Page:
Arguments for & Against the Usage of the “N” Word When discussing the definition, effects, and the history behind the “N” word, It Is interesting how this word has managed to change over time from having a descriptive meaning, to a negative connotation, and to a positive controversial meaning. That is why there are those who believe that the “N” word should and should not be used, and there are those that believe that only some (or the accepted ones) should use it in order to avoid conflicts. This essay will go over some of the argument against and in favor of the usage of the “N” word.
Starting with arguments against, the older black gentlemen in the first couple of videos believe that using the word Is reverting back Into history (slavery, discrimination, and segregation) from an offensive use. In other words, why would you want to use the “N” word, when it was used to refer to blacks in a derogatory sense? Shouldn’t it be viewed offensively? It is understandable from their point of view because they actually lived and felt what It was Like to be referred to with the “N” word, when the “N” word had a very derogatory and negative connotation.
There re those, a black male and female from Stanford University, who believe that it can be used, but it should not be used so frequently in rap music. In other words, is kind of like using and all the time; Is not about the meaning of the word In Itself anymore, but the frequent usage of profanity in their lyrics. There Is also this double standard argument, which is that some can use it, but others can. In other words, blacks among themselves may use it because they are black but whites, unless they are accepted in the group or community, they can; but not freely. The act is, that whites do use it among their own conversations. ND in most cases, It contains zero racism or hate; although it was first used by whites for derogatory and hate purposes. In video 7/8, some rather have the “N” word censored or eliminate it, and some rather have the “N” word rehabilitate It to the point that the word either has no meaning, or it has a somewhat positive meaning. In one sense, Chris Rock argues that the “N” word, even in his stand up acts, is used to describe the one who does not care to know about anything. In other words, you ask the “N” what is the capital of New York, the “N” Is going to reply: “l don’t know, I’m keeping It real”.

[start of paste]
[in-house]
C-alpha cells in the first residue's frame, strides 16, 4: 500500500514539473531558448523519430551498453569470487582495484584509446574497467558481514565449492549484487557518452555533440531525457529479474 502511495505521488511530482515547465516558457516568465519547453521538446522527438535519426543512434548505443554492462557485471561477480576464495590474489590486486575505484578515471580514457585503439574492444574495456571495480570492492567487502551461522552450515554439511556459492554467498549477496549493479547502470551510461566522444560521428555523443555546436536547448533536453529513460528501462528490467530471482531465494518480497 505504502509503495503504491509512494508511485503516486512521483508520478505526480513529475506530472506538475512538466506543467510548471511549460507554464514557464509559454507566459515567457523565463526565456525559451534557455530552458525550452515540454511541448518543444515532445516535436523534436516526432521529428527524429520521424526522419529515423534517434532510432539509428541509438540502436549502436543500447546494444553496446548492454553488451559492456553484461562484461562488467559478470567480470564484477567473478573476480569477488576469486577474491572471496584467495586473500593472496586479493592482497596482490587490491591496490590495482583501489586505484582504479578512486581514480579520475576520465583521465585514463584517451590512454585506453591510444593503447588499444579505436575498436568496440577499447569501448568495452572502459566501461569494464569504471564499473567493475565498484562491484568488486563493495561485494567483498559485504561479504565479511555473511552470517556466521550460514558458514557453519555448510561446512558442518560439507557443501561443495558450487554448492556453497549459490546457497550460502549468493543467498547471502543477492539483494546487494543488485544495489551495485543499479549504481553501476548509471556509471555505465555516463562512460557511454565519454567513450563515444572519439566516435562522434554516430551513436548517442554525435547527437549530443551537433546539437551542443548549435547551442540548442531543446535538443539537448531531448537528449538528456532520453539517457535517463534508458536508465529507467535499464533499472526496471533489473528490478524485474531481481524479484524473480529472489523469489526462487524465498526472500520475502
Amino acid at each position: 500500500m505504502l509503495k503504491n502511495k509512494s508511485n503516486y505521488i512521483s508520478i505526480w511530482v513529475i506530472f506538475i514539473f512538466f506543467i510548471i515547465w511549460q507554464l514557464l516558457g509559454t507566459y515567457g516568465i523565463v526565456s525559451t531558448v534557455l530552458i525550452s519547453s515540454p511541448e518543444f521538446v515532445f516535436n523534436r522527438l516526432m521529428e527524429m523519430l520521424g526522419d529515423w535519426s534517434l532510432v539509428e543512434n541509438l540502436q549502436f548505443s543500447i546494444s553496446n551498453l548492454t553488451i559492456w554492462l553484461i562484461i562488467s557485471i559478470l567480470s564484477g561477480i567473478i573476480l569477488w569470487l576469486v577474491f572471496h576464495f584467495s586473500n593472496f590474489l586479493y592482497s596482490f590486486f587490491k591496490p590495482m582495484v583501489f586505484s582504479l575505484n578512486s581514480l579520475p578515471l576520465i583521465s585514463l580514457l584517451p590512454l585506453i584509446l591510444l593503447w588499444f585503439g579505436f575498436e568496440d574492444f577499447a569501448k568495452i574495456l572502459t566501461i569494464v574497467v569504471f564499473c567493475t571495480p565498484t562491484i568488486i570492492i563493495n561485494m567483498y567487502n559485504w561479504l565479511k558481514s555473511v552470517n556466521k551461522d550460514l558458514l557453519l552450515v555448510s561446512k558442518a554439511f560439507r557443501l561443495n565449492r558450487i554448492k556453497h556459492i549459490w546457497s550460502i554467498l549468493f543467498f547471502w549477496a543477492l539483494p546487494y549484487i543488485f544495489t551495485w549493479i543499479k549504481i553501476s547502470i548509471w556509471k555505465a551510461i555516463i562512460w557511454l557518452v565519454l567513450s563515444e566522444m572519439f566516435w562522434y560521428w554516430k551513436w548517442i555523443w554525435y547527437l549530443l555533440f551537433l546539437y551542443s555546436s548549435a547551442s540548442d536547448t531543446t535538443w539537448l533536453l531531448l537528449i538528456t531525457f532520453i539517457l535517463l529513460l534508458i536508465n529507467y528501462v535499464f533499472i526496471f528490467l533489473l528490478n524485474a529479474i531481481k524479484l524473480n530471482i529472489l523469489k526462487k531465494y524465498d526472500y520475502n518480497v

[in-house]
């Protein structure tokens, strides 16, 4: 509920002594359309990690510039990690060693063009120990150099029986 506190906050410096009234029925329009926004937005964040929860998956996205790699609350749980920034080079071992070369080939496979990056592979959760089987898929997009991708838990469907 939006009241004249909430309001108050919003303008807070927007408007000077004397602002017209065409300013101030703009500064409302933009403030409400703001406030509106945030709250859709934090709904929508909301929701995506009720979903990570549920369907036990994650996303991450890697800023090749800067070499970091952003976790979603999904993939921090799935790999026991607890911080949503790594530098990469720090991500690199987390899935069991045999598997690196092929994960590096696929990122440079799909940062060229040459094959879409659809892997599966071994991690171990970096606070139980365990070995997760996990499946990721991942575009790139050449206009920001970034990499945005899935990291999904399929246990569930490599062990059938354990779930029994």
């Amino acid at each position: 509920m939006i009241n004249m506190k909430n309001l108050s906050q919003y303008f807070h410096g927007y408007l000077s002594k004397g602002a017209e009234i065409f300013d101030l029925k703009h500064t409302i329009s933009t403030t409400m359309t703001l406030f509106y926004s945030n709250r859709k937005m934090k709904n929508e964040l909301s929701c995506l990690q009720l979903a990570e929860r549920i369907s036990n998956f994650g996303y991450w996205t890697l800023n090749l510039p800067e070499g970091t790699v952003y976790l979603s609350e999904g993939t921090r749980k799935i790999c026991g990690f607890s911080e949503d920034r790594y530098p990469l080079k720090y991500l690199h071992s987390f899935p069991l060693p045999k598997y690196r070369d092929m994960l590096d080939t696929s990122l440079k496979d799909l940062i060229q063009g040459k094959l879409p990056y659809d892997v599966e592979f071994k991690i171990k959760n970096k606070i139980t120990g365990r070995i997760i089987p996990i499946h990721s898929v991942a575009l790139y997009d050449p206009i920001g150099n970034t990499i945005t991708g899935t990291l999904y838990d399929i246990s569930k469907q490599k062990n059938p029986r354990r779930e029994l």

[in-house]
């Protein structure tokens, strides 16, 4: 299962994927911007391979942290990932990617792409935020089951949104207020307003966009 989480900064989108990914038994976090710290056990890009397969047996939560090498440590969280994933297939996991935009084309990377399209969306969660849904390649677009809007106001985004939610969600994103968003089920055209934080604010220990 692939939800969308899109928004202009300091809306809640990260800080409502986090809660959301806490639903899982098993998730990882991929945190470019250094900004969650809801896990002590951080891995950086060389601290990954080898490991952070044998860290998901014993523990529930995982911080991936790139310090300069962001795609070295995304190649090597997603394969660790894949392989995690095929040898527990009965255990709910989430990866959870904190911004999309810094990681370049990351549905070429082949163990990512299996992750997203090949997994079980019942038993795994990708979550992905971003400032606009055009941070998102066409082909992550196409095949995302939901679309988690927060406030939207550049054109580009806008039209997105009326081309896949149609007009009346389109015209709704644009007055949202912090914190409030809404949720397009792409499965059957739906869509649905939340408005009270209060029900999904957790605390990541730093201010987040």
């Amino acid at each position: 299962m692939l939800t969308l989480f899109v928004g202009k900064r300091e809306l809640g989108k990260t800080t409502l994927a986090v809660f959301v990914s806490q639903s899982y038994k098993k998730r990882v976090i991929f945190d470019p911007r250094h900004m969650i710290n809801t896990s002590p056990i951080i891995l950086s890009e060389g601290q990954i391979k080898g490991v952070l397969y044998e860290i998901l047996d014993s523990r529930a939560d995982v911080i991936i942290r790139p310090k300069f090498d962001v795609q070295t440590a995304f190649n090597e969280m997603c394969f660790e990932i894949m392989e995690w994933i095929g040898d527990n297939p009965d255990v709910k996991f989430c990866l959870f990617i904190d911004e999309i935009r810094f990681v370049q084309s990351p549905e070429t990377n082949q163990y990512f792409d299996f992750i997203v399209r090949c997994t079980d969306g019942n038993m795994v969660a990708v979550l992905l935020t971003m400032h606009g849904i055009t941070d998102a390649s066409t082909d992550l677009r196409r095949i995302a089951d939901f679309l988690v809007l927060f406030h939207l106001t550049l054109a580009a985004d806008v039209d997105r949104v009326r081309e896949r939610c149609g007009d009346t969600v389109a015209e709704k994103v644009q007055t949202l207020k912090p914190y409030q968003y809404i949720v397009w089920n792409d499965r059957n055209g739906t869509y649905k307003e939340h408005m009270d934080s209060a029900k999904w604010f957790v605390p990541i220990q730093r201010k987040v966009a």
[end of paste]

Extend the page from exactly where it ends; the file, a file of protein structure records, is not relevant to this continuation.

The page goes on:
However, he (Rock) has enjoyed the use if it because of what it produces him (profit and fame); and as long as it keeps bringing him benefits, he will continue to use the “N” word or any other word In his acts. Therefore, is not like he is comfortable that everyone uses it, but not matter how much Is the word censored, It will be used no matter what. Moving on, arguments In favor are mostly argued by rappers In these videos. According to Ice Cube in video 5/8, he argues that the rap and hip-hop community an actually digest the term adopt it and finally use it with a more rebellious meaning.
He even says that even If a white person uses the “N” word positively, he Is not going to kill him or shoot him. Interestingly, a white person on that same video argues that black people have been able to use the “N” word and turn it into their own word; and actually feel proud of it by removing all the history and racism that it people have over used it so much that the word actually means nothing negative, it just means what ever you want to make it mean, depending on the context and situation.
Another argument in favor is that if the rappers use it so much, and not Just blacks buy their music, but Latino, Asian, and other ethnically people, they should be able to freely use it because even though they are not blacks, they referred to them with the “N” word in a positive and trendy mode. Moreover, Harlem NYC also argues that everything containing a negative meaning will turn into a positive. In other words, “the hip hop generation is turning negatives into positives”, “all we want is positivist’.
The arguments presented in favor have something common, which is that he word does not carry the same connotation it did centuries before; even though it could depending on the situation and context. Finally, Dry. Benjamin Chivies Muhammad believes that hip-hop phenomenon has transcended the history of white supremacy, the history of racism, the history of discriminating other for their color, and the history of class. To conclude, when discussing the definition, effects, and the history behind the “N” word, it can be a very complex subject. However, it is ones) should use it in order to avoid conflicts.